3. From: Marco Antonio Ribeiro – LINKEDIN – Information Security Community

    I agree with Shabbir.
    Almost projects that I´ve done including DR sites are using virtualization, and the reason to use this solution is to reduce costs, make management easy and meet the desired ROI.
    We have some great solutions for virtualization which make it an interesting solution for either Production or DR sites.


  4. From: Craig Morea – LINKEDIN – Information Security Community

    The warning I will post is: Beware of performance with servers that usually have high disk I/O or high NIC traffic. I have tried to run SQL and Oracle on a VM and it runs, but not NEARLY as fast as on a physical. I seen a 25-40% decrease in performance

  5. From: David Pape – LINKEDIN – Information Security Community

    Agreed, it’s probably not a good idea to virtualize large, highly-active database servers at this point in time. I’m sure that as virtualization and grid deployments evolve, we will eventually see increased performance for high network/disk I/O in a virtual environment.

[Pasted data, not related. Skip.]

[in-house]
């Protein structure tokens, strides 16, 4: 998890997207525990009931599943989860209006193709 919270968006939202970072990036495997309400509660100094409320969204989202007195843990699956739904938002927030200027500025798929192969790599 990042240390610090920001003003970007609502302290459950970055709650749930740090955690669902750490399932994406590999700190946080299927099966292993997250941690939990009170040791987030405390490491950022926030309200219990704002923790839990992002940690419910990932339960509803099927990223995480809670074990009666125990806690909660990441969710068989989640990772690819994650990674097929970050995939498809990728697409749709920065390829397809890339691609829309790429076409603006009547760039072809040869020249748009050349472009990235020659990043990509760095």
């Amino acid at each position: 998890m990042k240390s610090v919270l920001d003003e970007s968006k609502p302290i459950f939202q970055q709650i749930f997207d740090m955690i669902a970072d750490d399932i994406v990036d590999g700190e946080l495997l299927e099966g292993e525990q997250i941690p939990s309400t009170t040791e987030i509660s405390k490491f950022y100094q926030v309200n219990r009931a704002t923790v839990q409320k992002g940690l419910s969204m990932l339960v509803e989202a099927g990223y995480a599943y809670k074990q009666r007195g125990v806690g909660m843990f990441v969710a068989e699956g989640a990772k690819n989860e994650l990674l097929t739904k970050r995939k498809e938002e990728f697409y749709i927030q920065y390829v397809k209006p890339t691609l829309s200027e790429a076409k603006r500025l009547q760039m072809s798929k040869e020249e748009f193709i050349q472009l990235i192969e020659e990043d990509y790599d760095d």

Virtualization helps attain business continuity at a lower cost. You can acheive almost any level of fault tolerance you desire simply by throwing hardware at the issue. In the case of VMs, you just throw much less hardware at the problem.

    I believe that the benefits of virtualization can be neatly summed up as follows:

    1. Deployment of virtual machines to your infrastructure allows you to increase the utilization of your hardware, and get rid of other mostly-idle hardware, and the costs associated with the space and power required for that hardware.

    If all of your physical infrastructure is sitting at 80%+ utilization, Virtualization probably isn’t a viable solution for consolidation. If the majority of your infrastructure sits at 5-15% utilization, you should probably virtualize.

    2. Virtual machines, when done right, can eliminate downtime of critical resources due to planned hardware maintenance, and can reduce downtime due to failed patches/upgrades. Looking at VMWare, for example, 2 features best address these concerns: VMotion and Snapshots.

    3. Disaster recovery is really tied to your DR plan. Virtualization can make infrastructure deployments in multiple locations more cost-effective, and thus easier to sell to upper management.